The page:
It was the best plan he could think of, but he didn’t really think it would be that easy… and it wasn’t. Slipping his arm under Éomer’s shoulders he slowly raised the boy up, stopping as the boy’s breathing turned more ragged, more like panting and his face turned even whiter if that was possible. He clutched at Théodred’s arm.


Théodred turned him slightly and Éomer vomited what little was left in his stomach out onto the ground. He wiped the boy’s mouth off with his hand and then wiped his hand off on his breeches. “I’m sorry, Éomer,” he said quietly as the boy shuddered. A glance at the bandages showed no new blood and he sighed inwardly with relief. Knowing that it was only going to get worse as they moved, Théodred quickly wrapped his tunic around the boy, placing it backwards to protect Éomer’s injured stomach as much as possible. Using a rein that he’d removed from Ósle’s bridle, he gently bound the broken arm to Éomer’s body as tightly as he dared so that the arm wouldn’t be unduly jarred during the ride home. He wrapped the blanket around the boy’s shoulders for warmth before sliding his arms under Éomer’s knees.

“I’m going to lift you up now,” Théodred warned Éomer. With a grunt he stood with the boy in his arms. He staggered slightly under the weight of the tall boy before regaining his balance and moving toward Féle. The horse stood still, his nostrils flaring slightly at their approach. After a momentary hesitation to decide the best way to proceed, Théodred turned slightly and lifted Éomer as high as he could to get the boy’s left leg over the back of the horse. Pushing him gently on the side and back he edged him up into the seat of the saddle where the boy slumped forward, crying out loudly as his injured stomach banged into the hard leather pommel.

Grimacing, Théodred held Éomer in place with one hand before swiftly mounting behind him. He pulled the boy back against himself with his left arm; holding him high on his chest where there was the least amount of damage. Éomer started retching again but nothing came up and he sagged back against Théodred with a long drawn-out sigh and his eyes closed against the pain and dizziness.

Pulling Féle around Théodred looked for Éowyn and discovered she was only a horse length away staring at Éomer with a worried glint in her eyes. She looked up at him as he turned and he spoke in what he hoped was a reassuring voice.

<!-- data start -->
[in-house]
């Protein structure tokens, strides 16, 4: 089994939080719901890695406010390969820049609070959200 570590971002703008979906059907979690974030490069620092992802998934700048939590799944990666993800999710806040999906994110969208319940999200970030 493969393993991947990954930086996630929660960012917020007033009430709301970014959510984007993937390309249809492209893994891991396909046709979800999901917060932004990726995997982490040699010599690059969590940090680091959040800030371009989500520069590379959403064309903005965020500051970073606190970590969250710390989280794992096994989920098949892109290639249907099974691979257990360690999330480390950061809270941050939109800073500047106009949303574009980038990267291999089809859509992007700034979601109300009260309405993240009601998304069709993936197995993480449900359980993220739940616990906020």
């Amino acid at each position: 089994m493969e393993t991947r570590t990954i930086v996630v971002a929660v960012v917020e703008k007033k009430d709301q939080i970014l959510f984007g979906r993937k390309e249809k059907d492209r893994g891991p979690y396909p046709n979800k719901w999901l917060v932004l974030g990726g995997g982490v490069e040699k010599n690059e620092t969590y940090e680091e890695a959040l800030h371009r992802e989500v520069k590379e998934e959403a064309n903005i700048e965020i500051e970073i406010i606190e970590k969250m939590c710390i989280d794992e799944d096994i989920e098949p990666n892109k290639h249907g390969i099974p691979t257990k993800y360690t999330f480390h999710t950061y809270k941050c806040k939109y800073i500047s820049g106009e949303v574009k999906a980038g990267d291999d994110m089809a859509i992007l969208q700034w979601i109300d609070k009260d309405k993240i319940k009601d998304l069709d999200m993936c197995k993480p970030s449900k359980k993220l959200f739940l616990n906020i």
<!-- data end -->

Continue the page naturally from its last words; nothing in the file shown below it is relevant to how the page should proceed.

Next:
“He’ll be all right, Éowyn. We just need to get him home. Stay as close as you can and yell out if you’re having problems with Cempa or if you need to stop for any reason. All right?”

Éowyn nodded without saying a word, but Théodred did not see any lessening of the worry in her eyes. Well, he understood that. He was just as concerned as she was. Without another word, he turned and kicked Féle into a trot. After glancing back to make sure Cempa was following under Éowyn’s direction, he urged his horse into a canter.

They’d been traveling about a quarter of an hour when Éomer tugged on Théodred’s arm. “Hurts… d-dizzy.” The pain in the boy’s voice was almost more than Théodred could bear, but there was nothing he could do but get him back to Edoras and to a real healer.

“I’m sorry, but we cannot stop. I have to get you home as quickly as possible. You have to hold on a little longer.” While he knew exactly where they were, he didn’t tell Éomer that he couldn’t even see Edoras yet, that it could take close to an hour before they were home. Théodred felt the boy begin to shudder and soon the retching started again. He slowed Féle down a bit and looked over at Éowyn who’d been matching him stride for stride. After giving her a brief, reassuring smile he turned his attention back to Éomer and tried to find a way to help him without slowing further. But with the reins in one hand all he could do was hug him more closely until the dry heaves ended.

Just as Théodred was about to urge Féle on, he felt a splash on his arm. Grimacing, he glanced down, prepared to wipe away the spittle he assumed had come from Éomer’s lips. He swore when he discovered it was a drop of blood and that another drop joined the first one even as he stared at it. Leaning forward to look at Éomer’s forehead he saw that the bandage had slipped and was once again soaked through. He swore again, though it was whispered as he fought against the despair that filled his heart. What was he going to do now?


Author’s Note: Ah, a cliffhanger! I don’t usually do those, but this story just called for one. There should be a new chapter out next Sunday or Monday. I want to thank Surgical Steel for all of her help on this chapter. She gave me a lot of advice about head wounds and the kinds of injuries detailed in this chapter.


Post A Review

Report this chapter for abuse of site guidelines. (Opens new window)

A Mike Kellner Web Site
Tolkien Characters, Locations, & Artifacts © Tolkien Estate & Designated Licensees - All Rights Reserved
Stories & Other Content © The Respective Authors - All Rights Reserved
Software & Design © 2003 - 2018 Michael G Kellner All Rights Reserved
Hosted by:Raven Studioz